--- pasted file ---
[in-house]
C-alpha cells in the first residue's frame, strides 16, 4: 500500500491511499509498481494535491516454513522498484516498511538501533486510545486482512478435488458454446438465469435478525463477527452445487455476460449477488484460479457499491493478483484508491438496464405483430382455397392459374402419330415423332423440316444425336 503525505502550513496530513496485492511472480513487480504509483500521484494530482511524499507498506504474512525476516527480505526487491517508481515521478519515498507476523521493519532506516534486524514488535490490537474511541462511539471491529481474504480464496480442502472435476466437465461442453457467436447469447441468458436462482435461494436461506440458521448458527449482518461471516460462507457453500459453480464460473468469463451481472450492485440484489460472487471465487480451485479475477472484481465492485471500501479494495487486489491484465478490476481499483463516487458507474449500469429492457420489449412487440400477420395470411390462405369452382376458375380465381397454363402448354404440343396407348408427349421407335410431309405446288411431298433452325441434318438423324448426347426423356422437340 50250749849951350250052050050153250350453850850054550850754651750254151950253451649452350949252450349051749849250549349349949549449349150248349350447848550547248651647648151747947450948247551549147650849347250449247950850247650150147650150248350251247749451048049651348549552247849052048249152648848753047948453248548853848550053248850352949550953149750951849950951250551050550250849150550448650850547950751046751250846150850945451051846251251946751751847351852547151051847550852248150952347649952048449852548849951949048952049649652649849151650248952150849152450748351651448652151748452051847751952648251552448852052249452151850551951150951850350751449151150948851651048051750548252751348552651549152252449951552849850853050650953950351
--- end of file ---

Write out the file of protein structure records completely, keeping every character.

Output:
[in-house]
C-alpha cells in the first residue's frame, strides 16, 4: 500500500491511499509498481494535491516454513522498484516498511538501533486510545486482512478435488458454446438465469435478525463477527452445487455476460449477488484460479457499491493478483484508491438496464405483430382455397392459374402419330415423332423440316444425336 503525505502550513496530513496485492511472480513487480504509483500521484494530482511524499507498506504474512525476516527480505526487491517508481515521478519515498507476523521493519532506516534486524514488535490490537474511541462511539471491529481474504480464496480442502472435476466437465461442453457467436447469447441468458436462482435461494436461506440458521448458527449482518461471516460462507457453500459453480464460473468469463451481472450492485440484489460472487471465487480451485479475477472484481465492485471500501479494495487486489491484465478490476481499483463516487458507474449500469429492457420489449412487440400477420395470411390462405369452382376458375380465381397454363402448354404440343396407348408427349421407335410431309405446288411431298433452325441434318438423324448426347426423356422437340 50250749849951350250052050050153250350453850850054550850754651750254151950253451649452350949252450349051749849250549349349949549449349150248349350447848550547248651647648151747947450948247551549147650849347250449247950850247650150147650150248350251247749451048049651348549552247849052048249152648848753047948453248548853848550053248850352949550953149750951849950951250551050550250849150550448650850547950751046751250846150850945451051846251251946751751847351852547151051847550852248150952347649952048449852548849951949048952049649652649849151650248952150849152450748351651448652151748452051847751952648251552448852052249452151850551951150951850350751449151150948851651048051750548252751348552651549152252449951552849850853050650953950351